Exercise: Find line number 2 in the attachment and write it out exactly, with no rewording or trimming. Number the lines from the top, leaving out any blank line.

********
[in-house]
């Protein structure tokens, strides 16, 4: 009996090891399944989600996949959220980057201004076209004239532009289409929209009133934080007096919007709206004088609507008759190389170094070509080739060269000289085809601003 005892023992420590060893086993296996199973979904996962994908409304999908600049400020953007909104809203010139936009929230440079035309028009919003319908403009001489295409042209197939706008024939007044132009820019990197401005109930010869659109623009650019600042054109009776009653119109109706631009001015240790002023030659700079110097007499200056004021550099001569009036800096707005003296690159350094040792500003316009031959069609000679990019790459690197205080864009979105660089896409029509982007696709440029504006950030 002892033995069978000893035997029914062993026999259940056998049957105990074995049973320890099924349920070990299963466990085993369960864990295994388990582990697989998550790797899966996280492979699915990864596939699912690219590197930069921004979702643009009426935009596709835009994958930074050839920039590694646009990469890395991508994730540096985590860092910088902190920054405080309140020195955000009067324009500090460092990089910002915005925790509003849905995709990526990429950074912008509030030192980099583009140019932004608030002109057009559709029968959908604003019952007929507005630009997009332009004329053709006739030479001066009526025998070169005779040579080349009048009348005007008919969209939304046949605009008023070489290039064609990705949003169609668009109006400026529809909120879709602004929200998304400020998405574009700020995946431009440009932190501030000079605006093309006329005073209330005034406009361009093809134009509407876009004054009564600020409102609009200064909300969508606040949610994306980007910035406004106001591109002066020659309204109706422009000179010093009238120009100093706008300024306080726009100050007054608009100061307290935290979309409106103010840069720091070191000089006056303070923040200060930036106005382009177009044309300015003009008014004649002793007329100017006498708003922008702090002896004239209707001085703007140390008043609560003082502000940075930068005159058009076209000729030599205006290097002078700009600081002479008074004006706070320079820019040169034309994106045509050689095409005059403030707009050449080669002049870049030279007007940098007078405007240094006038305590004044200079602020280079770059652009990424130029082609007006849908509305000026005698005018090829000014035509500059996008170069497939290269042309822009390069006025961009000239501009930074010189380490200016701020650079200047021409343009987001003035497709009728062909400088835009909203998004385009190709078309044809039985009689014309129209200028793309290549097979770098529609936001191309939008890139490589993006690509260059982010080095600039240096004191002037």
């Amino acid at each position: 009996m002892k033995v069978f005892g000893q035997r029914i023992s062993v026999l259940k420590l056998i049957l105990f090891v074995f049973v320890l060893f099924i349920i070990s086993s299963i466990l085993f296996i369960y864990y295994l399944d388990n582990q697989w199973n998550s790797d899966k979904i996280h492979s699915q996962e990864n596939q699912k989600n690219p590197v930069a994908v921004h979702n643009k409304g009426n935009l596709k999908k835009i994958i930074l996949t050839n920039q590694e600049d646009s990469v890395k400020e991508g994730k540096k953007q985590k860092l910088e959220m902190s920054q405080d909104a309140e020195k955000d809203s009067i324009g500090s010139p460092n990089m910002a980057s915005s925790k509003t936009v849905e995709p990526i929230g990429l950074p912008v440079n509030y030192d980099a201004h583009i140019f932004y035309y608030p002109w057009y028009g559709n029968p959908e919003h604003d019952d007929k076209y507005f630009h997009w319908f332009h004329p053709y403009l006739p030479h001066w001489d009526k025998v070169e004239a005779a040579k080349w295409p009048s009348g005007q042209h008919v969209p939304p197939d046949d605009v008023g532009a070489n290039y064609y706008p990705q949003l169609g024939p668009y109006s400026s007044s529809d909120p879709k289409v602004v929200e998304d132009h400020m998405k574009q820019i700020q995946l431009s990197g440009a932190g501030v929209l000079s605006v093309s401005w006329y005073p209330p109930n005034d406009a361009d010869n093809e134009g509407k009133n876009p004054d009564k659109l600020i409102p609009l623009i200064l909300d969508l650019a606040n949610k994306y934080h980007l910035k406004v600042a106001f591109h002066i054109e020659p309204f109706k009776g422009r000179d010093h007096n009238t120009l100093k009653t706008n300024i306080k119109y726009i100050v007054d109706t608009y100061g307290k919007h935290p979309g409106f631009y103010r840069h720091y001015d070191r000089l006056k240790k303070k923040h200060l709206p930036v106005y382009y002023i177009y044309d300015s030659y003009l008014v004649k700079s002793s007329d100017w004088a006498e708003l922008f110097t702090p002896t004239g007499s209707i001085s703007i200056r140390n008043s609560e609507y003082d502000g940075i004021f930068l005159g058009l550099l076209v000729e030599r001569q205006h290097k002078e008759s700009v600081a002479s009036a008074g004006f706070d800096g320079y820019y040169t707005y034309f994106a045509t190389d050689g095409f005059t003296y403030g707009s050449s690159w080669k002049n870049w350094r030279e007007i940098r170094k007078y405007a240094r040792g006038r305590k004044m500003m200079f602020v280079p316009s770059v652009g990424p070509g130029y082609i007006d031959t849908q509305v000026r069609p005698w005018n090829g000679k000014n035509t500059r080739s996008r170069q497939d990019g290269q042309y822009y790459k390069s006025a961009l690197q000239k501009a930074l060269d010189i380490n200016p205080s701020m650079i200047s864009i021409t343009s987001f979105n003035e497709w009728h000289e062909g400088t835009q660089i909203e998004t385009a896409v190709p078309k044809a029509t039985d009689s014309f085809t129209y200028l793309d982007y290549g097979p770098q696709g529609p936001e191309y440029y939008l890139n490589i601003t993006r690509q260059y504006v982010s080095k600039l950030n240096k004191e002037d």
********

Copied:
């Protein structure tokens, strides 16, 4: 009996090891399944989600996949959220980057201004076209004239532009289409929209009133934080007096919007709206004088609507008759190389170094070509080739060269000289085809601003 005892023992420590060893086993296996199973979904996962994908409304999908600049400020953007909104809203010139936009929230440079035309028009919003319908403009001489295409042209197939706008024939007044132009820019990197401005109930010869659109623009650019600042054109009776009653119109109706631009001015240790002023030659700079110097007499200056004021550099001569009036800096707005003296690159350094040792500003316009031959069609000679990019790459690197205080864009979105660089896409029509982007696709440029504006950030 002892033995069978000893035997029914062993026999259940056998049957105990074995049973320890099924349920070990299963466990085993369960864990295994388990582990697989998550790797899966996280492979699915990864596939699912690219590197930069921004979702643009009426935009596709835009994958930074050839920039590694646009990469890395991508994730540096985590860092910088902190920054405080309140020195955000009067324009500090460092990089910002915005925790509003849905995709990526990429950074912008509030030192980099583009140019932004608030002109057009559709029968959908604003019952007929507005630009997009332009004329053709006739030479001066009526025998070169005779040579080349009048009348005007008919969209939304046949605009008023070489290039064609990705949003169609668009109006400026529809909120879709602004929200998304400020998405574009700020995946431009440009932190501030000079605006093309006329005073209330005034406009361009093809134009509407876009004054009564600020409102609009200064909300969508606040949610994306980007910035406004106001591109002066020659309204109706422009000179010093009238120009100093706008300024306080726009100050007054608009100061307290935290979309409106103010840069720091070191000089006056303070923040200060930036106005382009177009044309300015003009008014004649002793007329100017006498708003922008702090002896004239209707001085703007140390008043609560003082502000940075930068005159058009076209000729030599205006290097002078700009600081002479008074004006706070320079820019040169034309994106045509050689095409005059403030707009050449080669002049870049030279007007940098007078405007240094006038305590004044200079602020280079770059652009990424130029082609007006849908509305000026005698005018090829000014035509500059996008170069497939290269042309822009390069006025961009000239501009930074010189380490200016701020650079200047021409343009987001003035497709009728062909400088835009909203998004385009190709078309044809039985009689014309129209200028793309290549097979770098529609936001191309939008890139490589993006690509260059982010080095600039240096004191002037």